The Influence of Persistence Factors on American Indian Graduate Students

  •  Aislinn Runner-Rioux    
  •  Frances O’Reilly    
  •  John Matt    


The underrepresentation of American Indian students continues to exist at the undergraduate and graduate levels of postsecondary education despite increases of American Indian student enrollment. The purpose of this quantitative study is to identify correlations between academic factors and graduate student persistence, as well as to understand how likely graduate degree completion is based on known academic factors for American Indian students. The analyses of the data included survey results, descriptive statistics, bivariate correlation, and multivariate regression. A sample of n=63 American Indian Graduate students represented 41 tribes and villages with over 32 unique tribal languages. The respondents indicated a challenge to balance graduate school, family and cultural responsibilities, however most felt a personal responsibility to complete their graduate degrees for their communities.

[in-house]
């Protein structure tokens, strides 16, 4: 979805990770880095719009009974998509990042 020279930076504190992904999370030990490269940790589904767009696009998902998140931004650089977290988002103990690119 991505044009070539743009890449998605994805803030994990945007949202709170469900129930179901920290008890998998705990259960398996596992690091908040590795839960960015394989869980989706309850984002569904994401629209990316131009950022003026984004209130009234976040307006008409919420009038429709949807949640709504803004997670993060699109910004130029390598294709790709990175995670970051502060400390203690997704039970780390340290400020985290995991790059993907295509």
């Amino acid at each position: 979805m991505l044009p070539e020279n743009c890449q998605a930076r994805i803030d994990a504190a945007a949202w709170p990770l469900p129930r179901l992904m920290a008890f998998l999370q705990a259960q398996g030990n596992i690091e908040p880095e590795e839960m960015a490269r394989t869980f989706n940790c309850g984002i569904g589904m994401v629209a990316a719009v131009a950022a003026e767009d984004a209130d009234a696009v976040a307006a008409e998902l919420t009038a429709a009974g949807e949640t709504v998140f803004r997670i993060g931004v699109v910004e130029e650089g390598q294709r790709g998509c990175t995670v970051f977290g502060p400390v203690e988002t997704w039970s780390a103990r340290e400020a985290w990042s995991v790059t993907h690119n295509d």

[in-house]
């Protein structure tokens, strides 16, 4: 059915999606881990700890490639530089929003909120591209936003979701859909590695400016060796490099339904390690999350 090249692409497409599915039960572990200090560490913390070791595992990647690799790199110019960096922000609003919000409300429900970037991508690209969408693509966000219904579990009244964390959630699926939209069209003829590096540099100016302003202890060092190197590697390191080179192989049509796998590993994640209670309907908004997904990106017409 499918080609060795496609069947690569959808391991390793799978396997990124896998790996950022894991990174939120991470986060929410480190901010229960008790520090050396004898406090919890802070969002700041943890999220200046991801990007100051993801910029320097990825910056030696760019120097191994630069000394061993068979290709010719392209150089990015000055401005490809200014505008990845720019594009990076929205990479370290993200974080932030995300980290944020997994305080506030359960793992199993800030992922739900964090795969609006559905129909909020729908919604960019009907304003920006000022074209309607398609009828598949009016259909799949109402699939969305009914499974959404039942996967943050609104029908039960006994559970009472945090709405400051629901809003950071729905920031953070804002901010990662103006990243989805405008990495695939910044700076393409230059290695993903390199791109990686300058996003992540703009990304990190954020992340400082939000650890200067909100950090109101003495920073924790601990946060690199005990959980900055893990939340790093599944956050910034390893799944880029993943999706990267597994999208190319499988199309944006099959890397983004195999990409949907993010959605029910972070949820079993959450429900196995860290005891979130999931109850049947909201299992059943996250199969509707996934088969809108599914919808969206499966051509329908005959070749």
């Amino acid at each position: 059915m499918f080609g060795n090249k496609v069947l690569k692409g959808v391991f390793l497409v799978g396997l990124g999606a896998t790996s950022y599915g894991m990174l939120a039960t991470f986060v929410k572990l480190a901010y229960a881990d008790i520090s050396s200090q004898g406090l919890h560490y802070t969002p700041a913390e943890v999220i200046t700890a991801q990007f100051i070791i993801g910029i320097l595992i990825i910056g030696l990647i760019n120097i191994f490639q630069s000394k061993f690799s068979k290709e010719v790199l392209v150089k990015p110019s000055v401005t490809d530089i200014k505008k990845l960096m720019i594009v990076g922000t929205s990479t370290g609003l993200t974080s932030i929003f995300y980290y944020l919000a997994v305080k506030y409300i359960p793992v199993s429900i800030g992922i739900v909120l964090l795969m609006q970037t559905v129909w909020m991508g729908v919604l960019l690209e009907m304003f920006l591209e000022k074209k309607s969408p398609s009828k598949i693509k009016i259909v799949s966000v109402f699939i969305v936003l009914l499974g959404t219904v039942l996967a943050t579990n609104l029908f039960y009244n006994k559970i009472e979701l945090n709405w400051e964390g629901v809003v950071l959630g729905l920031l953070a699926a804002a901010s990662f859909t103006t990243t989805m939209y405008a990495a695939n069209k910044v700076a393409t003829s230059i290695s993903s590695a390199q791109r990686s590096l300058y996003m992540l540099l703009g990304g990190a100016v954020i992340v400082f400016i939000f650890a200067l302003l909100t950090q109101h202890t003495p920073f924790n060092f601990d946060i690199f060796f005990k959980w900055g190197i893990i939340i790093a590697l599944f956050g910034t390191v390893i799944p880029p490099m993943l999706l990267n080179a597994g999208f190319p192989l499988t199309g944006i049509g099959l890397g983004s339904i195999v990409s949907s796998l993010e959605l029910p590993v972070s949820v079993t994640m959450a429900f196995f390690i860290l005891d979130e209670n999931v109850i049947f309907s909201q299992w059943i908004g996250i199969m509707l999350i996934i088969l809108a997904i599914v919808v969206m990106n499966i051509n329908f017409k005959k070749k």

Although academic factors, American Indian programs, and self-awareness are not significant predictors of American Indian Graduate student persistence, the relationship between the independent variables and the dependent variable were statistically significant. Implications for academic institutions include strategic planning with American Indian representation throughout the entire process.

Recommendations for future research include further development of measurable concepts of indigenous theories and recognition of dual conclusions for American Indian and non-American Indian researchers.

This work is licensed under a Creative Commons Attribution 4.0 License.
  • ISSN(Print): 1927-5250
  • ISSN(Online): 1927-5269
  • Started: 2012
  • Frequency: bimonthly

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